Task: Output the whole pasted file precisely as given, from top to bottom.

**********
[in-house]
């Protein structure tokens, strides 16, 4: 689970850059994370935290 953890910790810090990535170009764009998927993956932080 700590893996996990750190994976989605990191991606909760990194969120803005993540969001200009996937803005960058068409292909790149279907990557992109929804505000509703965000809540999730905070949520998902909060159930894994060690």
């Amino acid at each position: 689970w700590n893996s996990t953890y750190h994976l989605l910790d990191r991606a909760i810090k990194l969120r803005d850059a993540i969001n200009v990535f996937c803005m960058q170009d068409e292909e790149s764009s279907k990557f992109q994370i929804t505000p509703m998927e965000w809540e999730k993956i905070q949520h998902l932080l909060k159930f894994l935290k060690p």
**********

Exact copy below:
[in-house]
């Protein structure tokens, strides 16, 4: 689970850059994370935290 953890910790810090990535170009764009998927993956932080 700590893996996990750190994976989605990191991606909760990194969120803005993540969001200009996937803005960058068409292909790149279907990557992109929804505000509703965000809540999730905070949520998902909060159930894994060690």
């Amino acid at each position: 689970w700590n893996s996990t953890y750190h994976l989605l910790d990191r991606a909760i810090k990194l969120r803005d850059a993540i969001n200009v990535f996937c803005m960058q170009d068409e292909e790149s764009s279907k990557f992109q994370i929804t505000p509703m998927e965000w809540e999730k993956i905070q949520h998902l932080l909060k159930f894994l935290k060690p």